Designing Instagram’s Success

But what are the design patterns of Instagram that make it so attractive to its dedicated audience?

In their book, Designing social interfaces: principles, patterns, and practices for improving the user experience, Crumlish and Malone enumerate the key features that can lead to the designing and the creation of a successful social media application.


Easy, fast and ready to go

First, since Instagram falls under the category of mobile applications it has to follow some basic principles of mobile application design. It has to be fast (10 minute rule), easy and shareable [5]. With a simple design which consists of only five main buttons, the ability to like a photo just by double-clicking on it and the additional feature of geo-tagging the photo on a global map, Instagram’s designers can rest assured that they fulfilled all the basic rules of mobile designing.

Second, the designer should define the social object that will be in the centre of his application [5]. According to Jyri Engeström, the main reason that some social networking services are more successful than others is that they are built around a strong social object. Following Karin Knorr Cetina’s concept of object-centered sociality, he explains that social networks are not made up of people. Social networks consist of people who are connected by a shared social object [6]. In Instagram’s case, photos have been turned into objects of sociality. The users are socializing about the photos and by creating them they establish a social relationship with them.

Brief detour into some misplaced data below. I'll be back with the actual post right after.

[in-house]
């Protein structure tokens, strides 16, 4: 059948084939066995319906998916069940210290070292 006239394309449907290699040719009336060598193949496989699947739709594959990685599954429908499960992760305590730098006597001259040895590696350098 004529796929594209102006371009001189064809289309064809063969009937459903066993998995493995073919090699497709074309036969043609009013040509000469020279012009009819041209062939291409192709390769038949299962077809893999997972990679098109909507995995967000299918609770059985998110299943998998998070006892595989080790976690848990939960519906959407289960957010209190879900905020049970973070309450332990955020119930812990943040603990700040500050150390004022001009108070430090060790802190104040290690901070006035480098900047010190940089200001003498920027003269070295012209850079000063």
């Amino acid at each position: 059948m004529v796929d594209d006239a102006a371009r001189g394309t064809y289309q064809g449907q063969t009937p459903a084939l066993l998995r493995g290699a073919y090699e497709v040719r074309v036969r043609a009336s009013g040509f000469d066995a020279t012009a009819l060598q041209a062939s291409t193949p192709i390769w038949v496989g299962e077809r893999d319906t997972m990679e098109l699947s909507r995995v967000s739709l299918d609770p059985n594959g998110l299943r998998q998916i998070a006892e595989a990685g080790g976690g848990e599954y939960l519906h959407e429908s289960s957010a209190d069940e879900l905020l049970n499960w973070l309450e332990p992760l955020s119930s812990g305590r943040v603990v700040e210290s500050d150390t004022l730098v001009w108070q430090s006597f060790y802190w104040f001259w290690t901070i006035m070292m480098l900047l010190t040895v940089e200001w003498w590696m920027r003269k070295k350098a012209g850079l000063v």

Finally, when designing an application with the main goal of social interaction, the user should be offered some basic tools for social engagement. This can be achieved with the inclusion of comment spaces, thumbs-up/thumbs-down liking tools and a following function [5]. When it comes to Instagram, the user is given the ability to comment and like a photo. The liking function does not come in a thumbs-up/thumbs-down form, but in the form of a heart shaped liking button, in order to avoid the polarization of opinions. Finally, the users can express their interest in another user’s activities and objects by following them.


1. Instagram Blog.

2. Buchanan, Matt. 2013. Instagram And The Impulse To Capture Every Moment. Newyorker, June 20. Accessed September 9, 2013.

3. Swisher, Kara. 2013. The Money Shot. Vanity Fair, June. Accessed September 9, 2013.

4. Rusli, Evelyn M..2013. Instagram Pictures Itself Making Money. The Wall Street Journal, September 8, 2013. Accessed September 9, 2013.

5. Crumlish, Christian and Erin Malone. 2009. Designing social interfaces: principles, patterns, and practices for improving the user experience. O’Reilly Media.

6. Engeström, Jyri. 2005. Why some social network services work and others don’t – Or: the case for object-centered sociality. April 13, 2013. Accessed September 9, 2013.